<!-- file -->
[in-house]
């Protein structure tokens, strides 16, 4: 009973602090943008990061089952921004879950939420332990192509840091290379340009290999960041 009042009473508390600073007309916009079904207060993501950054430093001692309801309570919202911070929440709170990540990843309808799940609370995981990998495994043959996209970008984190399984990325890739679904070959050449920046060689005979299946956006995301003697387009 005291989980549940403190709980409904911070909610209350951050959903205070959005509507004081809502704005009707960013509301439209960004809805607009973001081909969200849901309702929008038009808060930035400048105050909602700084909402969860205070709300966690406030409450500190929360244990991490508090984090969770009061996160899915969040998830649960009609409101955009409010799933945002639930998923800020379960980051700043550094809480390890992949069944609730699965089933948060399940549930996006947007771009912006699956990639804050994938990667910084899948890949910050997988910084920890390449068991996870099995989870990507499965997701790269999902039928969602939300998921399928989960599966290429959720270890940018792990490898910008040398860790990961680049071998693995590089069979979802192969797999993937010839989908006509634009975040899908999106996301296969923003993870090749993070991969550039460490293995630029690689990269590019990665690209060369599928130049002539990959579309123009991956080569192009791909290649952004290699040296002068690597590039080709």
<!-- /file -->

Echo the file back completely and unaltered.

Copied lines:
[in-house]
């Protein structure tokens, strides 16, 4: 009973602090943008990061089952921004879950939420332990192509840091290379340009290999960041 009042009473508390600073007309916009079904207060993501950054430093001692309801309570919202911070929440709170990540990843309808799940609370995981990998495994043959996209970008984190399984990325890739679904070959050449920046060689005979299946956006995301003697387009 005291989980549940403190709980409904911070909610209350951050959903205070959005509507004081809502704005009707960013509301439209960004809805607009973001081909969200849901309702929008038009808060930035400048105050909602700084909402969860205070709300966690406030409450500190929360244990991490508090984090969770009061996160899915969040998830649960009609409101955009409010799933945002639930998923800020379960980051700043550094809480390890992949069944609730699965089933948060399940549930996006947007771009912006699956990639804050994938990667910084899948890949910050997988910084920890390449068991996870099995989870990507499965997701790269999902039928969602939300998921399928989960599966290429959720270890940018792990490898910008040398860790990961680049071998693995590089069979979802192969797999993937010839989908006509634009975040899908999106996301296969923003993870090749993070991969550039460490293995630029690689990269590019990665690209060369599928130049002539990959579309123009991956080569192009791909290649952004290699040296002068690597590039080709």